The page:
That day I was working for the Alberta Energy and Utilities Board (AEUB) and was not supposed to pick sides between customers and companies. In fact, it was my duty to be absolutely impartial between the two. But one meeting in the Mayerthorpe Legion Hall changed all that.
I had come to the AEUB in the spring of 1998 and had taken to the complicated process of deregulation in electricity. Applying my University of Calgary economics training as well as extensive training in conventional electric utilities, I was one of the analysts tasked with trying to turn deregulation into rate making.
In 2001 the Government of Alberta (GOA) was moving steadily towards market based pricing for electricity. To be honest, the GOA didn’t really have a clue as to how markets were going to set rates in the new market scheme. The policy was broad and vague and full of contentious issues and pitfalls. There were all sorts of unknown risks to the process and in the spring of 2002, most of those risks became reality for customers in the former TransAlta distribution service territory.
Through the end of the 90’s, Alberta’s economy had been growing while additions to the electricity generation fleet had been slowing. Through 1999 and 2000, emergency meetings were held in the Board’s offices to try and manage the risk of blackouts on the system. The critical problem was that all generation companies were waiting for the government’s policies to be finalized. They had been placed in a sort of limbo, where the “deregulated” price for power was really just a twist on the old regulated price and was not sufficient to justify new investment. That was about to change.
My job was to make the consumer groups and the utilities negotiate a rate setting strategy for the Regulated Rate Option, the price that most people (still) pay for power. I was successful in convincing customers to negotiate with EPCOR, the company providing power for the rural customers in the old TransAlta area. I remain sorry for that.
Because the negotiations between the customers and EPCOR went relatively smoothly, they had an agreement in place by the end of 2001 that called for EPCOR to buy contracts in the market for the supply of power to its customers. In contrast, negotiations between customers and ATCO did not reach a conclusion until well into 2002. When EPCOR went to market in early 2002 they were purchasing power at almost 15 cents per kilowatt hour because the market was still short on generation. Many of those contracts had multi-year terms meaning that the rate shock for customers was going to last a while. All through that spring, new plants were being announced by numerous generators that quickly brought the market prices back down, but it was too late for the EPCOR rural customers.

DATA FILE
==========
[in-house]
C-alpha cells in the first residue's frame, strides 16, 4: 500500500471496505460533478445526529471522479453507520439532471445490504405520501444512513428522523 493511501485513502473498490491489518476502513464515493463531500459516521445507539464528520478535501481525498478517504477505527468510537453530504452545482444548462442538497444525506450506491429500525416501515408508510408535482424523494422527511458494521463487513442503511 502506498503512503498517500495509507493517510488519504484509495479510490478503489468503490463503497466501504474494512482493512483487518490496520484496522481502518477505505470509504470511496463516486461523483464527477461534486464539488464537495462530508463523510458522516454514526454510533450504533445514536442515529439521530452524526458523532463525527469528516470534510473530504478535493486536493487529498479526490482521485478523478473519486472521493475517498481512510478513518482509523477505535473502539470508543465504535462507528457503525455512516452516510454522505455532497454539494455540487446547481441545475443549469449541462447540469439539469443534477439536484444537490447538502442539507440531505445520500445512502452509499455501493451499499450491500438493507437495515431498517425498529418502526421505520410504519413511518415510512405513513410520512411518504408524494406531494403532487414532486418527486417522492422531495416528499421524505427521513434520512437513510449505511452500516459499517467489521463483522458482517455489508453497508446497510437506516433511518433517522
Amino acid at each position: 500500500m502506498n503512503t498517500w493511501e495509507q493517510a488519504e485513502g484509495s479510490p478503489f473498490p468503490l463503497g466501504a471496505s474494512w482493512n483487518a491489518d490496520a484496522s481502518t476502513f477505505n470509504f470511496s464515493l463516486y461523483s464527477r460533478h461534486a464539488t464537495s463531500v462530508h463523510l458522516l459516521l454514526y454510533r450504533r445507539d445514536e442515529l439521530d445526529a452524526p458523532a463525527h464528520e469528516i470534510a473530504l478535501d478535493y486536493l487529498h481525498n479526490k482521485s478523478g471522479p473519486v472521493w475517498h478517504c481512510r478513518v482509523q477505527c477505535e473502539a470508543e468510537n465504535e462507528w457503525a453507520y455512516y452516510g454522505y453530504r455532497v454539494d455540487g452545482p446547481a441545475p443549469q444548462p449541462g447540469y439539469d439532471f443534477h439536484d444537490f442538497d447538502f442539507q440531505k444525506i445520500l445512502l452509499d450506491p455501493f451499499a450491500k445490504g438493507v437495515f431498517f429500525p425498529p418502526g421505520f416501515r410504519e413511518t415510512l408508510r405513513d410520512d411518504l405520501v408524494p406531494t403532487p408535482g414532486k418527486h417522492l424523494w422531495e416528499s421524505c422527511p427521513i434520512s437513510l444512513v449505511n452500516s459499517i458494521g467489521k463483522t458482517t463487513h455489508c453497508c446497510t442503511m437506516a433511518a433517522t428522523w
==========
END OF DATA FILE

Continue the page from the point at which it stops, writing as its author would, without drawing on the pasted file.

On top of seeing their rates skyrocket from 2 cents to 15 cents per kilowatt hour (capped by the GOA at 11 cents but with the difference deferred and ultimately paid by customers), EPCOR and Aquila, the distribution company, couldn’t get their billing systems to work and play together. The result was a disastrous hodgepodge of inexplicable and obscene bills being delivered to their customers.
MLA George VanderBurg organized a meeting in the Mayerthorpe Legion Hall, including EPCOR and Aquila representatives as well as staff from the department of Energy. I was asked to attend on behalf of the AEUB and report back.
I grew up on the farm and on the drive from Edmonton to Mayerthorpe I could see first hand the effects of the drought that was gripping that region of Alberta. Crops were way behind schedule. The grass and trees along the highway were brown and parched.
When I arrived at the meeting, the Legion was packed with over 500 people. To a man and woman they were angry and confused with electricity bills that had gone from $200/month to $1,200/month in many cases. They did not listen patiently. The RCMP showed up and decided to stay, just in case.
EPCOR and Aquila representatives mostly repeated the mantra that this was GOA policy. The general message was that if your bill has only gone up five times or less, it’s probably right. To give credit, they did bring along many staff to sort through billing issues customer by customer; but the result was only to confirm the obvious, customer bills were painfully high.
As I write this today, I have to wonder if my guilt at having been part of the process that led to those rates played a part in the strong resolve that I took back from that meeting that something needed to be done to better protect consumers. It certainly had me reevaluate some of the neo-classical cow patties that still pervade the electricity sector. Regardless, I still remember the day of the follow up meeting with my superiors as the day my heart left that job and went searching for something more noble.
Over the course of the next two years I worked on a number of cases for electricity and natural gas deregulation. Much greater caution was exercised by the Board in ensuring that rate shocks like that would not occur again. The market had also corrected substantially downward to the extent that one of the new generators went bankrupt.
But when the opportunity arose for me to join the Office of the Utilities Consumer Advocate, I jumped at it. Hell, I pushed, cajoled, begged and pleaded to get the job. Because those people in Mayerthorpe needed better protection and deserved better policy.
They still do.
That’s why I am as passionate today as I was that day about defending the interests of my customers.